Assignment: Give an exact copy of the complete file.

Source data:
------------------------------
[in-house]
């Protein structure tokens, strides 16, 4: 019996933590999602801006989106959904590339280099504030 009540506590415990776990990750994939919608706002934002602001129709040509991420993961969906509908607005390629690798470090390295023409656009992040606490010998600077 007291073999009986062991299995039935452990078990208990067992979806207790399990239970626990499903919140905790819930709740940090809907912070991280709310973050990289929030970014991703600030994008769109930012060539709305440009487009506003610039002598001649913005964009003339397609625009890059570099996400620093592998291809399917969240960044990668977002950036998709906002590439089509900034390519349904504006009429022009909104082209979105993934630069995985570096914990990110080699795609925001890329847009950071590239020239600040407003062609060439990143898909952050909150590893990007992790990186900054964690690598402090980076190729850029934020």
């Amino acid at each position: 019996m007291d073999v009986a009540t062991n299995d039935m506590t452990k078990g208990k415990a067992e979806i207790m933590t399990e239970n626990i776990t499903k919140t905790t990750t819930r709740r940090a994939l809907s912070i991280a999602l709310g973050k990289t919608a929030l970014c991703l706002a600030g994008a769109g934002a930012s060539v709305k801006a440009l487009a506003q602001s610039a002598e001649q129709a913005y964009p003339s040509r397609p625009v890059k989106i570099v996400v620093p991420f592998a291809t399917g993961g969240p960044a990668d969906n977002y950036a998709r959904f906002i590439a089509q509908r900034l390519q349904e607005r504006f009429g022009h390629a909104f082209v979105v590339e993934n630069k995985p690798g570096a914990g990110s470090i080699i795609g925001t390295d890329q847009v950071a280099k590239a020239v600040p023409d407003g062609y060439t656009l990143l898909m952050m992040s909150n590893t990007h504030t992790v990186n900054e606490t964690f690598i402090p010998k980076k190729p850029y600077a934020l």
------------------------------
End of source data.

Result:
[in-house]
């Protein structure tokens, strides 16, 4: 019996933590999602801006989106959904590339280099504030 009540506590415990776990990750994939919608706002934002602001129709040509991420993961969906509908607005390629690798470090390295023409656009992040606490010998600077 007291073999009986062991299995039935452990078990208990067992979806207790399990239970626990499903919140905790819930709740940090809907912070991280709310973050990289929030970014991703600030994008769109930012060539709305440009487009506003610039002598001649913005964009003339397609625009890059570099996400620093592998291809399917969240960044990668977002950036998709906002590439089509900034390519349904504006009429022009909104082209979105993934630069995985570096914990990110080699795609925001890329847009950071590239020239600040407003062609060439990143898909952050909150590893990007992790990186900054964690690598402090980076190729850029934020």
């Amino acid at each position: 019996m007291d073999v009986a009540t062991n299995d039935m506590t452990k078990g208990k415990a067992e979806i207790m933590t399990e239970n626990i776990t499903k919140t905790t990750t819930r709740r940090a994939l809907s912070i991280a999602l709310g973050k990289t919608a929030l970014c991703l706002a600030g994008a769109g934002a930012s060539v709305k801006a440009l487009a506003q602001s610039a002598e001649q129709a913005y964009p003339s040509r397609p625009v890059k989106i570099v996400v620093p991420f592998a291809t399917g993961g969240p960044a990668d969906n977002y950036a998709r959904f906002i590439a089509q509908r900034l390519q349904e607005r504006f009429g022009h390629a909104f082209v979105v590339e993934n630069k995985p690798g570096a914990g990110s470090i080699i795609g925001t390295d890329q847009v950071a280099k590239a020239v600040p023409d407003g062609y060439t656009l990143l898909m952050m992040s909150n590893t990007h504030t992790v990186n900054e606490t964690f690598i402090p010998k980076k190729p850029y600077a934020l």